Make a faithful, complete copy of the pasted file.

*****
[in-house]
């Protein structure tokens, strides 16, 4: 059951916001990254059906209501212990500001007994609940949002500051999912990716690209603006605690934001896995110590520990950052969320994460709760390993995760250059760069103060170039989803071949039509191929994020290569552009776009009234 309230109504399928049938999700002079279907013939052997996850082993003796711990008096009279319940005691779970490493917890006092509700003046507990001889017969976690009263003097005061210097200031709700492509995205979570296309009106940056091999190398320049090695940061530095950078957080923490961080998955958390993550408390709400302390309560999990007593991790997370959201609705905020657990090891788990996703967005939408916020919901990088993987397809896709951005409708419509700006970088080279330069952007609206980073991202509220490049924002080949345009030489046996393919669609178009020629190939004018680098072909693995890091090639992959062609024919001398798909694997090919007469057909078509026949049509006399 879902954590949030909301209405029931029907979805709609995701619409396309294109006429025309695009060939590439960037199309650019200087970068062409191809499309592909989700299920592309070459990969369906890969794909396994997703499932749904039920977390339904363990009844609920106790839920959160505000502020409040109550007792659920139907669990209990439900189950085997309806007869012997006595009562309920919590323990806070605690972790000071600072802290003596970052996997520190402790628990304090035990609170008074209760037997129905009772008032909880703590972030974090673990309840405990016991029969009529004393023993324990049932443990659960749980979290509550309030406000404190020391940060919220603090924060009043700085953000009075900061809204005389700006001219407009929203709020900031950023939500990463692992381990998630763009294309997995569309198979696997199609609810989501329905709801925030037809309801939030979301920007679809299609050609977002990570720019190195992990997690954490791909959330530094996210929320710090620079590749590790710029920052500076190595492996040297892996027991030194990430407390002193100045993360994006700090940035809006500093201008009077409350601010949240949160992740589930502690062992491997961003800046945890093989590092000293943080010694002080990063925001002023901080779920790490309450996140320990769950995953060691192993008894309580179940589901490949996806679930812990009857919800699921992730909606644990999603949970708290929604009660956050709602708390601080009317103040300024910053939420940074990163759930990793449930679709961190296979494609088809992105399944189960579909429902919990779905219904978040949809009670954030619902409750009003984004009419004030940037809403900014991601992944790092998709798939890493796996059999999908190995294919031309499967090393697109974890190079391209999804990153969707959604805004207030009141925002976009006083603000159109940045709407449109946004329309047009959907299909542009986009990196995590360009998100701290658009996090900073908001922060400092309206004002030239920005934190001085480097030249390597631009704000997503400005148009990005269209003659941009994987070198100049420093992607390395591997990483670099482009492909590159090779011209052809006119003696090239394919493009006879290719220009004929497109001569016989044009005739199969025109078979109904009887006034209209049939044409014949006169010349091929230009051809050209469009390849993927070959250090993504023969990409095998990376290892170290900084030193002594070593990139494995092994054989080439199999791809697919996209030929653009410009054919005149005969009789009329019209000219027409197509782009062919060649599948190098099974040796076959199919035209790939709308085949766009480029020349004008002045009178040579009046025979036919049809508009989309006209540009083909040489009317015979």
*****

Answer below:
[in-house]
């Protein structure tokens, strides 16, 4: 059951916001990254059906209501212990500001007994609940949002500051999912990716690209603006605690934001896995110590520990950052969320994460709760390993995760250059760069103060170039989803071949039509191929994020290569552009776009009234 309230109504399928049938999700002079279907013939052997996850082993003796711990008096009279319940005691779970490493917890006092509700003046507990001889017969976690009263003097005061210097200031709700492509995205979570296309009106940056091999190398320049090695940061530095950078957080923490961080998955958390993550408390709400302390309560999990007593991790997370959201609705905020657990090891788990996703967005939408916020919901990088993987397809896709951005409708419509700006970088080279330069952007609206980073991202509220490049924002080949345009030489046996393919669609178009020629190939004018680098072909693995890091090639992959062609024919001398798909694997090919007469057909078509026949049509006399 879902954590949030909301209405029931029907979805709609995701619409396309294109006429025309695009060939590439960037199309650019200087970068062409191809499309592909989700299920592309070459990969369906890969794909396994997703499932749904039920977390339904363990009844609920106790839920959160505000502020409040109550007792659920139907669990209990439900189950085997309806007869012997006595009562309920919590323990806070605690972790000071600072802290003596970052996997520190402790628990304090035990609170008074209760037997129905009772008032909880703590972030974090673990309840405990016991029969009529004393023993324990049932443990659960749980979290509550309030406000404190020391940060919220603090924060009043700085953000009075900061809204005389700006001219407009929203709020900031950023939500990463692992381990998630763009294309997995569309198979696997199609609810989501329905709801925030037809309801939030979301920007679809299609050609977002990570720019190195992990997690954490791909959330530094996210929320710090620079590749590790710029920052500076190595492996040297892996027991030194990430407390002193100045993360994006700090940035809006500093201008009077409350601010949240949160992740589930502690062992491997961003800046945890093989590092000293943080010694002080990063925001002023901080779920790490309450996140320990769950995953060691192993008894309580179940589901490949996806679930812990009857919800699921992730909606644990999603949970708290929604009660956050709602708390601080009317103040300024910053939420940074990163759930990793449930679709961190296979494609088809992105399944189960579909429902919990779905219904978040949809009670954030619902409750009003984004009419004030940037809403900014991601992944790092998709798939890493796996059999999908190995294919031309499967090393697109974890190079391209999804990153969707959604805004207030009141925002976009006083603000159109940045709407449109946004329309047009959907299909542009986009990196995590360009998100701290658009996090900073908001922060400092309206004002030239920005934190001085480097030249390597631009704000997503400005148009990005269209003659941009994987070198100049420093992607390395591997990483670099482009492909590159090779011209052809006119003696090239394919493009006879290719220009004929497109001569016989044009005739199969025109078979109904009887006034209209049939044409014949006169010349091929230009051809050209469009390849993927070959250090993504023969990409095998990376290892170290900084030193002594070593990139494995092994054989080439199999791809697919996209030929653009410009054919005149005969009789009329019209000219027409197509782009062919060649599948190098099974040796076959199919035209790939709308085949766009480029020349004008002045009178040579009046025979036919049809508009989309006209540009083909040489009317015979």